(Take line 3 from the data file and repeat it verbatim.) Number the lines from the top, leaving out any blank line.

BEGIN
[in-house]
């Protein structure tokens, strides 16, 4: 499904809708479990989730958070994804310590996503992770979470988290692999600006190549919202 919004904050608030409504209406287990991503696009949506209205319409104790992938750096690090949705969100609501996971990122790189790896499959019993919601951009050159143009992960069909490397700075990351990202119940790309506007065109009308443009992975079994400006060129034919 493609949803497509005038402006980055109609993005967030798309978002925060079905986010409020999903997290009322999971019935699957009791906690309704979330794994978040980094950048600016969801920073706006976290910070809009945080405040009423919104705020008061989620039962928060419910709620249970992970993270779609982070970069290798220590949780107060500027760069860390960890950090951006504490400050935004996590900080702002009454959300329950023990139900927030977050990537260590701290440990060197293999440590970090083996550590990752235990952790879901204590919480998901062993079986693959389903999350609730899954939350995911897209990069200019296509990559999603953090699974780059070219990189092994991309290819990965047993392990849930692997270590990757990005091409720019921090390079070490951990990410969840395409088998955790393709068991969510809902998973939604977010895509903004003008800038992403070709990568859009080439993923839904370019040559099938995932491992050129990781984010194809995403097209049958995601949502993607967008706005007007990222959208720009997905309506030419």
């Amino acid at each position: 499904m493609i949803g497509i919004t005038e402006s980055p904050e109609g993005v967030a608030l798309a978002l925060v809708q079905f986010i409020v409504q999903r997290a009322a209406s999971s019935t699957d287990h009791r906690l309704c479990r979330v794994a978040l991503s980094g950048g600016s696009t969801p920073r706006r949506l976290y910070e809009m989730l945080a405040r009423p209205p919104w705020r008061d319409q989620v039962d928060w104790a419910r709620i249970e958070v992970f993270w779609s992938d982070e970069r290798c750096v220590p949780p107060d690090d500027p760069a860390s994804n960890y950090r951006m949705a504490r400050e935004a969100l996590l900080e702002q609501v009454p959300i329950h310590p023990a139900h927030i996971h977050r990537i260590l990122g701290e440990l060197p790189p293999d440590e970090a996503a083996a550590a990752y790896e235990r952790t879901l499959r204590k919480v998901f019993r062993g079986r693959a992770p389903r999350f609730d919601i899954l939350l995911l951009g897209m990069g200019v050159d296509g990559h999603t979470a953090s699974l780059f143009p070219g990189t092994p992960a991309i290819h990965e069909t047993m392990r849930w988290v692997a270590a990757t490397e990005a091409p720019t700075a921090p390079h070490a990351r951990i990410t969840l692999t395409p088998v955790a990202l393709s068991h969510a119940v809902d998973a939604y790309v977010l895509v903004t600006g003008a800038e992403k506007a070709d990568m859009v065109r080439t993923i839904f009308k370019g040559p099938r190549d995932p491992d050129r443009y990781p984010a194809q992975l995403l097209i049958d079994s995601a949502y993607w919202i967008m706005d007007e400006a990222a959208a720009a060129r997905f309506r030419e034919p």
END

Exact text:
């Amino acid at each position: 499904m493609i949803g497509i919004t005038e402006s980055p904050e109609g993005v967030a608030l798309a978002l925060v809708q079905f986010i409020v409504q999903r997290a009322a209406s999971s019935t699957d287990h009791r906690l309704c479990r979330v794994a978040l991503s980094g950048g600016s696009t969801p920073r706006r949506l976290y910070e809009m989730l945080a405040r009423p209205p919104w705020r008061d319409q989620v039962d928060w104790a419910r709620i249970e958070v992970f993270w779609s992938d982070e970069r290798c750096v220590p949780p107060d690090d500027p760069a860390s994804n960890y950090r951006m949705a504490r400050e935004a969100l996590l900080e702002q609501v009454p959300i329950h310590p023990a139900h927030i996971h977050r990537i260590l990122g701290e440990l060197p790189p293999d440590e970090a996503a083996a550590a990752y790896e235990r952790t879901l499959r204590k919480v998901f019993r062993g079986r693959a992770p389903r999350f609730d919601i899954l939350l995911l951009g897209m990069g200019v050159d296509g990559h999603t979470a953090s699974l780059f143009p070219g990189t092994p992960a991309i290819h990965e069909t047993m392990r849930w988290v692997a270590a990757t490397e990005a091409p720019t700075a921090p390079h070490a990351r951990i990410t969840l692999t395409p088998v955790a990202l393709s068991h969510a119940v809902d998973a939604y790309v977010l895509v903004t600006g003008a800038e992403k506007a070709d990568m859009v065109r080439t993923i839904f009308k370019g040559p099938r190549d995932p491992d050129r443009y990781p984010a194809q992975l995403l097209i049958d079994s995601a949502y993607w919202i967008m706005d007007e400006a990222a959208a720009a060129r997905f309506r030419e034919p």